Menopause worsens the symptoms of rheumatoid arthritis, research claims

According to a study in the journal Rheumatology, women with rheumatoid arthritis suffer a faster and a sharper decline in physical functions after menopause.

Rheumatoid arthritis is a chronic inflammatory disorder. It not only affects joints but also various body systems, including the skin, eyes, lungs, heart, and blood vessels. People suffering from the condition have their quality of life badly affected.

Moreover, rheumatoid arthritis is an autoimmune disorder. It develops when the immune system mistakes its body tissues as invaders and starts to fight them. It prevails in women at a rate three times higher than men.

Studies have found that women who fall prey to the condition experience severe decline and increased disability. They suffer from changes in their disease surrounding reproductive and hormonal life events. Scientists from The Oxford University carried out an observational study regarding the subject. The research aimed at analyzing the functional status of women with rheumatoid arthritis, especially after menopause.

Scientists collected the data of 8,189 women who developed rheumatoid arthritis. The results of the study revealed that women with rheumatoid arthritis, who did not have their menopause yet, exhibited a lesser decline in their physical functionality. On the other hand, the women who had developed both the disease and menopause showed a greater physical decline. This suggests that rheumatoid arthritis after menopause imposes adverse effects on the corporal functioning of women.

The authors of the study noted menopause to have a great impact on the level and rate of functional decline in women with rheumatoid arthritis. In addition, they linked menopause to a worsen the development of the symptoms of rheumatoid arthritis.

Concluding the whole story, the study indicates that menopause largely affects the level and rate of functional decline in women with rheumatoid arthritis. Furthermore, menopause worsens the effects of the disease as well.

Elizabeth Mollard, the lead author of the study, stated that this decline is not only causing suffering for women, but it is also costly to both individuals and the healthcare system as a whole.

Menopause brings many changes to the body of a woman. It marks the end of the menstrual cycle. Menopause typically occurs in the 40s or 50s of a woman and is diagnosed after a year without a menstrual period. It is a natural biological process and includes physical and emotional symptoms like,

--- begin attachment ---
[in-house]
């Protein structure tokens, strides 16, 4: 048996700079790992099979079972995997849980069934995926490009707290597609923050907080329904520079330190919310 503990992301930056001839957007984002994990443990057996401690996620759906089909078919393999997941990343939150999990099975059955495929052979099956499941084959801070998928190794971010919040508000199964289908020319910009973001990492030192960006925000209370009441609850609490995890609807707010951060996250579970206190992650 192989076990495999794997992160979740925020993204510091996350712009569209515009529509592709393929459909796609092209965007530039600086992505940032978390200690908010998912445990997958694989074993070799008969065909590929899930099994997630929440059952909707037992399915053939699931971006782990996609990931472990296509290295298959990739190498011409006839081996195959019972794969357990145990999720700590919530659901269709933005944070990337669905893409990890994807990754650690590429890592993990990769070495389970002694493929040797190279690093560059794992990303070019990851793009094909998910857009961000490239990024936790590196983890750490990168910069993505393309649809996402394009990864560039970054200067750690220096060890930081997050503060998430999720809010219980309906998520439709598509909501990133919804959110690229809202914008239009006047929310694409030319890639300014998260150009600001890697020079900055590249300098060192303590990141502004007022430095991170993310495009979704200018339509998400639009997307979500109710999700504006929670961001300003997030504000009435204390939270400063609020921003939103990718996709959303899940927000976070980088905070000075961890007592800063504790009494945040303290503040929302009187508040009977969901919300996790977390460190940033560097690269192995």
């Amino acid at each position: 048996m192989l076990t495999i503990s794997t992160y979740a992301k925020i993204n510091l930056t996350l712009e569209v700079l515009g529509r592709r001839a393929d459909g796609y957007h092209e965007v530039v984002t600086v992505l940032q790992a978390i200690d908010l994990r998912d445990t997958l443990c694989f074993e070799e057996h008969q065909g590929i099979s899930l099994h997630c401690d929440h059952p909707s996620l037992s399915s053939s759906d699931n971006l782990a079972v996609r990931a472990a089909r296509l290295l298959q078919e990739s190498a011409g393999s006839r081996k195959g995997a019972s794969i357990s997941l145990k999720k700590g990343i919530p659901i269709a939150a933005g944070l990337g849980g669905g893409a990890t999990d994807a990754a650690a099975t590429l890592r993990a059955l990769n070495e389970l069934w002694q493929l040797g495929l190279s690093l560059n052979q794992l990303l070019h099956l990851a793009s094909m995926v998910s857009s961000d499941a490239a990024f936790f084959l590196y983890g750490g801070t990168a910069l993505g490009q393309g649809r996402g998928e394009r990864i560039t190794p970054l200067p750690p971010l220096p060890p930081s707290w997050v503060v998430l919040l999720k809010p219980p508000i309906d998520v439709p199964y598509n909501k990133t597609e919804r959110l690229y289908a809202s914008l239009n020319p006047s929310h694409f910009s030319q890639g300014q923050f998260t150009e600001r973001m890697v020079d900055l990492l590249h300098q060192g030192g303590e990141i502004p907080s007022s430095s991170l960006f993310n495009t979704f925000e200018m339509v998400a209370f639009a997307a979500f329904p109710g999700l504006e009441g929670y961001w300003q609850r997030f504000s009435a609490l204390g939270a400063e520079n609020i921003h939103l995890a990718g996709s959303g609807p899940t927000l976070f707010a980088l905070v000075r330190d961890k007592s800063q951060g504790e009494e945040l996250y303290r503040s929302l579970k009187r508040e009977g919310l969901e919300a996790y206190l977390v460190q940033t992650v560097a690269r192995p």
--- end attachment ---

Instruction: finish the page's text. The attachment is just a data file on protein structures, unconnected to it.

• Irregular periods
  • Vaginal dryness
  • Hot flashes
  • Chills
  • Night Sweats
  • Sleep problems
  • Mood swings
  • Weight gain
  • Slowed metabolism
  • Thinning hair and dry skin
  • Loss of breast fullness

All of these symptoms may affect sleep quality, the emotional health of women, and decreases energy. According to an article from the charity group “Women’s Health Concern,” a healthy lifestyle can lessen the effects of menopause.

There are some natural ways to manage menopause which are explained as follow,

Following a healthy diet is important during the menopausal stage. Menopause comes with a decline in estrogen levels, which increases the risk of heart diseases and osteoporosis. A diet low in saturated fats and salt and packed with calcium and vitamin D can help to improve the situation.

A regular exercise can help convert stress into positive energy. It helps you to stay active as well as prevents heart disease. Smoking has been found to cause earlier menopause and prompt hot flushes. Thus, women must refrain from smoking.

Excessive alcohol consumption increases flushes and is linked to an increased risk of breast cancer. It also causes hormonal imbalance. Thus, the use of alcohol must be highly limited.

Hormonal imbalance during menopause leads to stress and even depression. It is important to find a way to relax and stay positive.



Areeba Hussain

Areeba is an independent medical and healthcare writer. For the last three years, she is writing for Tophealthjournal. Her prime areas of interest are diseases, medicine, treatments, and alternative therapies. Twitter @Areeba94789300

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